The palisade fencing that surround Minitzani Park.
The hot potato park. Minitzani Park in Tzaneen has become a topic of debate among residents in the neighbourhoods surrounding it.

Not all residents of Tzaneen share the current enthusiasm with which the public park in Boundary Street has been fenced off through a project launched by a private individual. Some residents have voiced their concerns over issues related to not only the aesthetics but the ownership, access, and finances of the now completely fenced-in park.

Minitzani Park was an open, publicly accessible park and playground freely available to any member of the public for many years. The grounds are municipal property and therefore the maintenance of the grounds and the apparatus contained within it, are the responsibility of the Greater Tzaneen Municipality (GTM). Residents pay monthly rates and taxes to the municipality who are supposed to apply these funds to the upkeep of their properties which include infrastructure such as the roads, electrical grid, water supply lines and public parks.

Earlier this year, it became apparent that the municipality was failing in its mandate to keep the park and playground in good nick. While the park grounds were regularly landscaped, the swings and slides were in serious need of repair and the familiar landmark T-Rex needed a paint job. There was also an issue with loitering and allegations of drug dealing in one section of the park. This prompted resident, Zantelle Ras, to establish the Tzaneen Projects initiative with their first project being the complete repair and upgrading of Minitzani Park.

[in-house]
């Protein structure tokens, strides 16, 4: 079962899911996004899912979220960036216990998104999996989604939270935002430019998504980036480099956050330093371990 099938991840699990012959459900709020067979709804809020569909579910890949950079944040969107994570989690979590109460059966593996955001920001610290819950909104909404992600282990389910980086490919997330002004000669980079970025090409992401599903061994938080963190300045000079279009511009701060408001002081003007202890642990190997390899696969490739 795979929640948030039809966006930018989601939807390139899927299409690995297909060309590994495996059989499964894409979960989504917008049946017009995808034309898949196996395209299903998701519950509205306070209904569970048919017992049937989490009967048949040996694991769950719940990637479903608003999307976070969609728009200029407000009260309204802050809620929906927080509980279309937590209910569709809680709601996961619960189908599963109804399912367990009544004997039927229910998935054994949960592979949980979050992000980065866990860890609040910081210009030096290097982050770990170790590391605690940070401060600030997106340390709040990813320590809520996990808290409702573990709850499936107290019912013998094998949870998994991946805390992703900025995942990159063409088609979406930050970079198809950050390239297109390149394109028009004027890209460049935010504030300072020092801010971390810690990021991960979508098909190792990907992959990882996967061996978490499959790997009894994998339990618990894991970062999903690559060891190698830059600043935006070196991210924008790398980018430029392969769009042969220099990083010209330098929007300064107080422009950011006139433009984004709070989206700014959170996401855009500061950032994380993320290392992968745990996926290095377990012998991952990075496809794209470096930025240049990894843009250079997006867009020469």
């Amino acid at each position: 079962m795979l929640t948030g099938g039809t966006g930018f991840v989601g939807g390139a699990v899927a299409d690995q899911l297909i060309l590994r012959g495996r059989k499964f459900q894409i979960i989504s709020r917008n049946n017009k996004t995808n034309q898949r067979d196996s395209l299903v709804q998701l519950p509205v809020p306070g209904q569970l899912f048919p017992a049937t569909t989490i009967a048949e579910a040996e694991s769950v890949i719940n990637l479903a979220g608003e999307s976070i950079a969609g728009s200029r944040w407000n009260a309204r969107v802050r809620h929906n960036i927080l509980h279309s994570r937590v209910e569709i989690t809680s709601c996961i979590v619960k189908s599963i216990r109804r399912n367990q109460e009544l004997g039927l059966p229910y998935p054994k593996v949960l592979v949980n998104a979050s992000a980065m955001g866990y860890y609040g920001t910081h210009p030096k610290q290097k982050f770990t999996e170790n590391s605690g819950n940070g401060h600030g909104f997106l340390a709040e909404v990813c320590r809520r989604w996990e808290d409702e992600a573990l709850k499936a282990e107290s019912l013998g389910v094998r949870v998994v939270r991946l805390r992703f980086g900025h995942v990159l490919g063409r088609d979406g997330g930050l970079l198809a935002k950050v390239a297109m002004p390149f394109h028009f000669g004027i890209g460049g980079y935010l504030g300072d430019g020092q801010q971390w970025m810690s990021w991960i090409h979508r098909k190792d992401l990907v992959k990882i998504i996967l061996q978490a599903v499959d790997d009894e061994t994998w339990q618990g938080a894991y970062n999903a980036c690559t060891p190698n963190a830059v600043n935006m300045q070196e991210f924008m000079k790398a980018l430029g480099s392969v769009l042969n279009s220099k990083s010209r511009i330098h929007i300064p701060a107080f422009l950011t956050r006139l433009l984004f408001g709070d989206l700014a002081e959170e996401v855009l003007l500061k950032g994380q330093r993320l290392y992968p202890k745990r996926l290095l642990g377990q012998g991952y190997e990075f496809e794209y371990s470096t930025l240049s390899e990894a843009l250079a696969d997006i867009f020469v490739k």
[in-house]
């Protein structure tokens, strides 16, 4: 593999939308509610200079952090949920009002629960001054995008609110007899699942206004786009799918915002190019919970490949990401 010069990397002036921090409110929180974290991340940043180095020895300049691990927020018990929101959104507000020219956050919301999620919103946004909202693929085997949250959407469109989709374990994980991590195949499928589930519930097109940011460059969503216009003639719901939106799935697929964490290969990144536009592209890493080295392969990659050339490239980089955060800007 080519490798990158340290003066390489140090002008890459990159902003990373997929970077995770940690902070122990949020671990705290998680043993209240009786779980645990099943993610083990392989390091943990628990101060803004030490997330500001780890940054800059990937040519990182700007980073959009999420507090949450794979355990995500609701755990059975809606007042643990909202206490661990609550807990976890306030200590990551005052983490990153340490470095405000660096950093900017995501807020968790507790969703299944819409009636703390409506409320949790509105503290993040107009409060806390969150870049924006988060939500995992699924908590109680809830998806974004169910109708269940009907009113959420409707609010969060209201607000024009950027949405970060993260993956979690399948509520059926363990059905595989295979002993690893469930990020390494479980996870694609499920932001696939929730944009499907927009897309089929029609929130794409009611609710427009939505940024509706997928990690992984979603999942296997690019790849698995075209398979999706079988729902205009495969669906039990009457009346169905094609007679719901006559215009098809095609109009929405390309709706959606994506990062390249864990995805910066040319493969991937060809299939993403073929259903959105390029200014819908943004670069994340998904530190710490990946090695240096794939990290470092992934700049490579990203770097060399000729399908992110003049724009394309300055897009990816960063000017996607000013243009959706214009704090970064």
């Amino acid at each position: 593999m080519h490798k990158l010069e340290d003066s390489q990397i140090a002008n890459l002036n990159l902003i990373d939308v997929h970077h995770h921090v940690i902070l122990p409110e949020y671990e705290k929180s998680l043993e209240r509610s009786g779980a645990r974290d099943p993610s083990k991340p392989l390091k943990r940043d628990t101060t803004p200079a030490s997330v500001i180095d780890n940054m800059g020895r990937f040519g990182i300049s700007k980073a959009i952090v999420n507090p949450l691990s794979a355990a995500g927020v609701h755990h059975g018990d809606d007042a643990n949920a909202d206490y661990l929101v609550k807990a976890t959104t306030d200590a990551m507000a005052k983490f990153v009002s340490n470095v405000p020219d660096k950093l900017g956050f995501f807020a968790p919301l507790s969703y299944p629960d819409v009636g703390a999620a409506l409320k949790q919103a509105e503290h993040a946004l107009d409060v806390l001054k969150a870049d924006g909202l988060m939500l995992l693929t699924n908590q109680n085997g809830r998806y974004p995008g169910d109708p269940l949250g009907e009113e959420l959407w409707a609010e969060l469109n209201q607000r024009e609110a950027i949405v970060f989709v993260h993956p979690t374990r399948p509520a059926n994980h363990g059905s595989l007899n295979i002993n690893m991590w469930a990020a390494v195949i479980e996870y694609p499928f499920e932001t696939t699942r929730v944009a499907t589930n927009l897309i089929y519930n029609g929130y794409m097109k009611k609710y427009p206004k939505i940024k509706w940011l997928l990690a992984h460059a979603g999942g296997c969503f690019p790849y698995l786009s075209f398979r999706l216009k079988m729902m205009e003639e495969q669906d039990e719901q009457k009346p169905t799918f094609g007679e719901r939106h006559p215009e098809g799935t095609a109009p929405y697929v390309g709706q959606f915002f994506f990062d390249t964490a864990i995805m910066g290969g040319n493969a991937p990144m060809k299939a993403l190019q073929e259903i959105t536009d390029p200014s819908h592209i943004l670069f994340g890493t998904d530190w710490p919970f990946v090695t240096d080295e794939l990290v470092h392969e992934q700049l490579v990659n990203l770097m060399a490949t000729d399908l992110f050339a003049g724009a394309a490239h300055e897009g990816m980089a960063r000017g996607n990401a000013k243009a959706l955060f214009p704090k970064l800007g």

The palisade fencing that surrounds the once open public playground, is adorned with advertisement boards which has left a sour taste in the mouths of some residents.

For the most part the project received praise as beautifications started taking shape. Members of the community joined in and repaired and painted the swings and rides, and even ol’ Rex received a makeover. The project received applause from all sectors of the community until one day a palisade fence was erected around the entire park. Soon after the erection of the fence, community members were asked to join in painting the structure. Soon after the paint had dried, the first of the advertising signboards appeared. Soon after this, more signboards made their appearance and today, a total of 31 company advertisement boards adorn the brightly coloured fence. A single access point was created in the form of a pedestrian gate which is reportedly locked up at night and opened again the following morning.

On their Facebook page, Tzaneen Projects, a notice appeared which detailed the map of Minitzani playground’s mini roads network. The roads were coloured in and a message read “buy your own street, give your street a name!” The pricing for the purchase of the streets ranged from R3 000 to R10 000. Combined it equates to total of R55 000. Furthermore, on the page is a new initiative where companies are encouraged to choose a picnic bench area, decorate it to their taste and brand it.

Map detailing the streets within Minitzani Park in Tzaneen
Tzaneen Projects have offered residents and businesses the opportunity to “buy” streets inside the park. This has raised some eyebrows.

We received some questions from residents which we compiled into a list and sent it off to Zantelle and to the GTM Municipal Manager, Thapelo Matlala for clarity. “Morning. I have asked for a report on the matter. Once I have the report, we will respond promptly,” said Matlala.